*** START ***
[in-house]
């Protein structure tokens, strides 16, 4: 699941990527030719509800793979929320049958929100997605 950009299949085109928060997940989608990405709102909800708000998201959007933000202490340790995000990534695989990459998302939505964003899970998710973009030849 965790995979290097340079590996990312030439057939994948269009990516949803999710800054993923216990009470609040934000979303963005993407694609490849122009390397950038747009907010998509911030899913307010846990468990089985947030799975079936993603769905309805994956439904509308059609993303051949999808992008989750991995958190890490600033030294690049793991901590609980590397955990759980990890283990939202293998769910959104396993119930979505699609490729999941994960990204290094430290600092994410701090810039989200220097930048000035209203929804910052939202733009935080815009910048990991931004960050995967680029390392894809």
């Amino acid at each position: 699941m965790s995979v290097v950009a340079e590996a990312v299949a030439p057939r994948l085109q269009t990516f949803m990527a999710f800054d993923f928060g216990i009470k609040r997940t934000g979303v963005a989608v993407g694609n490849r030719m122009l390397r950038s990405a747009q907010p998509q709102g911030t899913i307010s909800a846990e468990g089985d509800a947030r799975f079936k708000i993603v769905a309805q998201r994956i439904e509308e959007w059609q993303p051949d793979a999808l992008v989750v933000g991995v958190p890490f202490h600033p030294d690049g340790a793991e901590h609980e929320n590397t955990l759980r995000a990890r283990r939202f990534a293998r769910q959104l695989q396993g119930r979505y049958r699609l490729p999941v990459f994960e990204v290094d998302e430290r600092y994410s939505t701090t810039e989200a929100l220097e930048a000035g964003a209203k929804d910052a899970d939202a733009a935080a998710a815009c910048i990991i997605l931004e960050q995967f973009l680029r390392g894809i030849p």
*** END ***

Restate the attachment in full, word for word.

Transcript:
[in-house]
């Protein structure tokens, strides 16, 4: 699941990527030719509800793979929320049958929100997605 950009299949085109928060997940989608990405709102909800708000998201959007933000202490340790995000990534695989990459998302939505964003899970998710973009030849 965790995979290097340079590996990312030439057939994948269009990516949803999710800054993923216990009470609040934000979303963005993407694609490849122009390397950038747009907010998509911030899913307010846990468990089985947030799975079936993603769905309805994956439904509308059609993303051949999808992008989750991995958190890490600033030294690049793991901590609980590397955990759980990890283990939202293998769910959104396993119930979505699609490729999941994960990204290094430290600092994410701090810039989200220097930048000035209203929804910052939202733009935080815009910048990991931004960050995967680029390392894809």
């Amino acid at each position: 699941m965790s995979v290097v950009a340079e590996a990312v299949a030439p057939r994948l085109q269009t990516f949803m990527a999710f800054d993923f928060g216990i009470k609040r997940t934000g979303v963005a989608v993407g694609n490849r030719m122009l390397r950038s990405a747009q907010p998509q709102g911030t899913i307010s909800a846990e468990g089985d509800a947030r799975f079936k708000i993603v769905a309805q998201r994956i439904e509308e959007w059609q993303p051949d793979a999808l992008v989750v933000g991995v958190p890490f202490h600033p030294d690049g340790a793991e901590h609980e929320n590397t955990l759980r995000a990890r283990r939202f990534a293998r769910q959104l695989q396993g119930r979505y049958r699609l490729p999941v990459f994960e990204v290094d998302e430290r600092y994410s939505t701090t810039e989200a929100l220097e930048a000035g964003a209203k929804d910052a899970d939202a733009a935080a998710a815009c910048i990991i997605l931004e960050q995967f973009l680029r390392g894809i030849p």